Cytochrome P450 CYP3A Regulation in Humanized Transgenic Mice [ 2002 - 2004 ]

Also known as: Novel transgenic mouse models of the regulation of major human drug metabolizing enzymes

Research Grant

[Cite as]

Researchers: Prof Christopher Liddle (Principal investigator) ,  A/Pr Graham Robertson

Brief description The study of the regulation of human genes is inherently difficult. It is difficult or impossible to gain access to many body tissues in either healthy or sick individuals to examine coordinated gene function (or dysfunction). For this reason, it is often the case that we have a much better understanding of gene function in species such as rats and mice, the most common animal environments for biomedical research. However, findings in animals often fail to meaningfully mirror what occurs in man. To progress our understanding of human genes we need to develop models that more faithfully reproduce the human situation in an environment that is amenable to both manipulation and close examination, such as the novel 'humanised' mouse models described in this application. This application deals with the regulation genes that control liver enzymes belonging to the human cytochrome P450 3A (CYP3A) subfamily. These enzymes are present in several tissues including liver, gut, lung and breast. They form the main disposal pathway for foreign chemicals such as drugs, environmental pollutants and some cancer causing chemicals. In addition they are involved in the breakdown of several important internally produced substances, such as steroid hormones. Altered formation of CYP3A enzymes can have a dramatic impact on the action of many important drugs and may predispose to some forms of cancer. In this project, we will insert the genes for all four human CYP3A enzymes into mice. We expect that these 'humanised' mouse models will effectively enable the human situation to be studied in a convenient animal model and allow detailed studies to be performed. A knowledge of the mechanisms involved in CYP3A enzyme formation is of particular importance to the fields of drug and steroid metabolism (both in health and in disease states), liver diseases and foetal pharmacology. In addition, these models will provide a new and useful tool for drug development.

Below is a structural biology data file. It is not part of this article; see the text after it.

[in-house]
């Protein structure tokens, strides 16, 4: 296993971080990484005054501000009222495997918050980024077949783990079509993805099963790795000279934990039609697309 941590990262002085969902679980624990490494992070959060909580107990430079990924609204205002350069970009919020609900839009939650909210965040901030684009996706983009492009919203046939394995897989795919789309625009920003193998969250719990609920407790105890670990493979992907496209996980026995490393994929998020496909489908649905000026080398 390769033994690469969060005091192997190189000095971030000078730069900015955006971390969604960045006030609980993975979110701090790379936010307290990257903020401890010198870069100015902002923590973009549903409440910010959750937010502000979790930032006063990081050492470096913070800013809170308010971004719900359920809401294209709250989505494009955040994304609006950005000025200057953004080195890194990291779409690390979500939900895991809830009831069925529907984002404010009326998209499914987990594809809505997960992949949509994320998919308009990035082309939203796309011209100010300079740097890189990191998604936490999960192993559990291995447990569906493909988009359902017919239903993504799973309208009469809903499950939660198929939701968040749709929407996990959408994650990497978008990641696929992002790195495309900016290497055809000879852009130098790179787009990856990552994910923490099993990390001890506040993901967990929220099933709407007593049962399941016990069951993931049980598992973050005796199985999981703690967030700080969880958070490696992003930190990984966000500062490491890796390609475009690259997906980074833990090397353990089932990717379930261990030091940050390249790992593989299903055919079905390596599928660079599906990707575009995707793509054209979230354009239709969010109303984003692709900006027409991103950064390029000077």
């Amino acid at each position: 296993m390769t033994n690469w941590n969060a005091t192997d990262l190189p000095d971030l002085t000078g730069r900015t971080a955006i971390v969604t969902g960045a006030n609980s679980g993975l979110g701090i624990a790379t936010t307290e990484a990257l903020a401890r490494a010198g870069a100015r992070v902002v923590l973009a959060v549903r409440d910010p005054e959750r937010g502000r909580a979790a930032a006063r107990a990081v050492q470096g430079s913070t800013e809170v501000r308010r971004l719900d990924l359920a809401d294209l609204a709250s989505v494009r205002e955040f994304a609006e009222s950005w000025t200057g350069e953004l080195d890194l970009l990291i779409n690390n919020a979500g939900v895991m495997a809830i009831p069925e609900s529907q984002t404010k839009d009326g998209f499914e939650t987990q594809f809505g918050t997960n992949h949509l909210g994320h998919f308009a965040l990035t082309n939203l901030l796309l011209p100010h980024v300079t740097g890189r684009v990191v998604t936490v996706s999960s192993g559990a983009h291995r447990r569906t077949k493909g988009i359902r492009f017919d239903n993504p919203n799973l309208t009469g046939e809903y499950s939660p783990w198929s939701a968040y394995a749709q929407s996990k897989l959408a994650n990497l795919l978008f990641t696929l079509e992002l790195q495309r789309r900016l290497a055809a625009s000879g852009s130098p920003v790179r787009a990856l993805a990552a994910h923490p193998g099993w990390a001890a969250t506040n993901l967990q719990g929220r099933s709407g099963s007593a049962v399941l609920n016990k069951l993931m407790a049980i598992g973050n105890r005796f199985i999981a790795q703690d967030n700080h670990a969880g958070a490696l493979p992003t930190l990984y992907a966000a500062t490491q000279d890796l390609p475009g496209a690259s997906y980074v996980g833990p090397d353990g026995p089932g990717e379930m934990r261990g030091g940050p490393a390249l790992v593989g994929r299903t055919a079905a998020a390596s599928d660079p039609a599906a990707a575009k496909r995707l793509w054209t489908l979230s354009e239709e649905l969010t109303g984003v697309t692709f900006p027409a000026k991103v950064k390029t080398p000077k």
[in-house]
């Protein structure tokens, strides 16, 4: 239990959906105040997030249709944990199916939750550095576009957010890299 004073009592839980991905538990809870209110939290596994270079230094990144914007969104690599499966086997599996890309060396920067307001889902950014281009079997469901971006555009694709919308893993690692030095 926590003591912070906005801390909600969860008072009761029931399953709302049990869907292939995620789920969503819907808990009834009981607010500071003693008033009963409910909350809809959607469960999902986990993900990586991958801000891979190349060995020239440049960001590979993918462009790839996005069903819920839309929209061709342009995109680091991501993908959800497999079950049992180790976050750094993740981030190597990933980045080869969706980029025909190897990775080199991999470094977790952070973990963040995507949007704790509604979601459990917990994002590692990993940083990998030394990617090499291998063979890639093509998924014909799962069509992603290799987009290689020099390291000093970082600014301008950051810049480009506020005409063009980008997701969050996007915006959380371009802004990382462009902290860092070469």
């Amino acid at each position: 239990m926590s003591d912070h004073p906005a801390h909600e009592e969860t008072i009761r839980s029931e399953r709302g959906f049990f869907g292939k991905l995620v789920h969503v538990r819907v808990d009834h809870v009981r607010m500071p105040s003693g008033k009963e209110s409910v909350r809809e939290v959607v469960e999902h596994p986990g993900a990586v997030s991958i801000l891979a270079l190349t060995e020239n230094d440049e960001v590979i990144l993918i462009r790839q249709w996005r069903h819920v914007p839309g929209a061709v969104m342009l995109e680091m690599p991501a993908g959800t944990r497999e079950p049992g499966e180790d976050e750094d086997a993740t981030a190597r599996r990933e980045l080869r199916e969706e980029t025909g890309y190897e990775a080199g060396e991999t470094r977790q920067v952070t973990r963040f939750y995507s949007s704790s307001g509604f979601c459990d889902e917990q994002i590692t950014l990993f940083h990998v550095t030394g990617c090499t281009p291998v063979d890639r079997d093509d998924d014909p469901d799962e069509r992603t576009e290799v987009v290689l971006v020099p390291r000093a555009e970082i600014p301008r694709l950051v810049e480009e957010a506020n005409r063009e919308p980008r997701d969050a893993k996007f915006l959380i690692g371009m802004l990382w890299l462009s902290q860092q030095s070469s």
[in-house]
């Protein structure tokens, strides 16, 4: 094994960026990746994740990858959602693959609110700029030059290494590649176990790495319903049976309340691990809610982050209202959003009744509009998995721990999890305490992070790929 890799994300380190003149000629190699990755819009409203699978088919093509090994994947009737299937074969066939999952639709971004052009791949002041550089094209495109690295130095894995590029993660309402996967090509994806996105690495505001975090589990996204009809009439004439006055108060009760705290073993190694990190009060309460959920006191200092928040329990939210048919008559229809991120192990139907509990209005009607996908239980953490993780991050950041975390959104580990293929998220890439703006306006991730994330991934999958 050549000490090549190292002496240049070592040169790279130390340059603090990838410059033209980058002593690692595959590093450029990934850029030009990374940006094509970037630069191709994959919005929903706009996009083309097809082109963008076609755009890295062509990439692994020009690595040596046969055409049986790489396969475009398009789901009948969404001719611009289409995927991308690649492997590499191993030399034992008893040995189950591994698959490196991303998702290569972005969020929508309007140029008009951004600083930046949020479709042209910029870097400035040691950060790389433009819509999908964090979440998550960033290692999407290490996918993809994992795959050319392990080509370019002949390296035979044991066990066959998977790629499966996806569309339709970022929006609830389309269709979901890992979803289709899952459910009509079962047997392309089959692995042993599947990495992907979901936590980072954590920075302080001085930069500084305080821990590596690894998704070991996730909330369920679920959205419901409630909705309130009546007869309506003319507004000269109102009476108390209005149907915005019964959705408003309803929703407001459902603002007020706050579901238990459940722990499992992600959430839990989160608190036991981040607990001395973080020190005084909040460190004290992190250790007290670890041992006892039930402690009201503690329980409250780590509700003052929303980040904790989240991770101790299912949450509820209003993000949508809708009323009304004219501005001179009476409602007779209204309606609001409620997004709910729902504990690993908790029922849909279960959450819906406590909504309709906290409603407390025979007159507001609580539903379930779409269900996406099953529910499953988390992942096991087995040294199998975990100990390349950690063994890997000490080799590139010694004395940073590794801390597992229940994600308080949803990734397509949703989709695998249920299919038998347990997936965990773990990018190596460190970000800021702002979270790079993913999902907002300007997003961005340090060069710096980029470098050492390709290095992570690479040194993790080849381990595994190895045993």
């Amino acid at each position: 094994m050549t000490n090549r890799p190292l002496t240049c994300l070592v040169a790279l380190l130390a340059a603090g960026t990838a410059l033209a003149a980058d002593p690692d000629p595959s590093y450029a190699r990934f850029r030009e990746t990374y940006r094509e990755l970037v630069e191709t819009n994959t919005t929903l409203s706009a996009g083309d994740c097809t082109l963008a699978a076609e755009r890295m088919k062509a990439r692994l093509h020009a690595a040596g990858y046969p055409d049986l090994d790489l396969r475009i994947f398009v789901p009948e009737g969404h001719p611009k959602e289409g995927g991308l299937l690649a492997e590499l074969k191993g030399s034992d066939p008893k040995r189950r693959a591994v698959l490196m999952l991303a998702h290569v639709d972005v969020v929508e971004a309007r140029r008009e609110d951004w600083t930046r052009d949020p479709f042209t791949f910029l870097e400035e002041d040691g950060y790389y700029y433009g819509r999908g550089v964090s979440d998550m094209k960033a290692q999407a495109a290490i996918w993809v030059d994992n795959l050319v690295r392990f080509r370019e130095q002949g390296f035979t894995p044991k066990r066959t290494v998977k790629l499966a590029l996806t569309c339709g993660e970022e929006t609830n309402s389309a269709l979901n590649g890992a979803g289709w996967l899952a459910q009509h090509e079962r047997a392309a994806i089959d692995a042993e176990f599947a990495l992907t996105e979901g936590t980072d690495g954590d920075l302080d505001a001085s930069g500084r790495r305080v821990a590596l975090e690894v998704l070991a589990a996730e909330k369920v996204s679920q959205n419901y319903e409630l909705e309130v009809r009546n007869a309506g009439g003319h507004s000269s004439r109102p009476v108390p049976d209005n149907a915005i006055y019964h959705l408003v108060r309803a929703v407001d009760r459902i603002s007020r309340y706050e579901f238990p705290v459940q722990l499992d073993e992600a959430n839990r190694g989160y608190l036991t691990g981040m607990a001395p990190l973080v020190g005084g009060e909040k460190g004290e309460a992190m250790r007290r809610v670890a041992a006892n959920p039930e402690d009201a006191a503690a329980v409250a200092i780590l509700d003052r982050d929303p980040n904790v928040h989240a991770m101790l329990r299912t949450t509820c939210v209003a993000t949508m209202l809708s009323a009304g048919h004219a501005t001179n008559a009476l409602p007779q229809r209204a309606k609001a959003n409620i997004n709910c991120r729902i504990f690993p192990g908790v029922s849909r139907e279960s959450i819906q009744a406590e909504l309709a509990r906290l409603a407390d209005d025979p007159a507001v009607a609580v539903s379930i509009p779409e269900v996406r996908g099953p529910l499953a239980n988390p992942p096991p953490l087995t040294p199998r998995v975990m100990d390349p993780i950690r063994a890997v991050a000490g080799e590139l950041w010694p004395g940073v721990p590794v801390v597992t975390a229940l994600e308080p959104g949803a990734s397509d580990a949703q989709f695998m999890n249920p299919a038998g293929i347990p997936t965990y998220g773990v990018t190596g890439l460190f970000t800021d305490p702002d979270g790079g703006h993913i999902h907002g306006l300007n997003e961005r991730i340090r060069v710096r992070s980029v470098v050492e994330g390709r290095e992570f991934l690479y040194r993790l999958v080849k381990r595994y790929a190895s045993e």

Funding Amount $AUD 376,980.00

Funding Scheme NHMRC Project Grants

Notes Standard Project Grant

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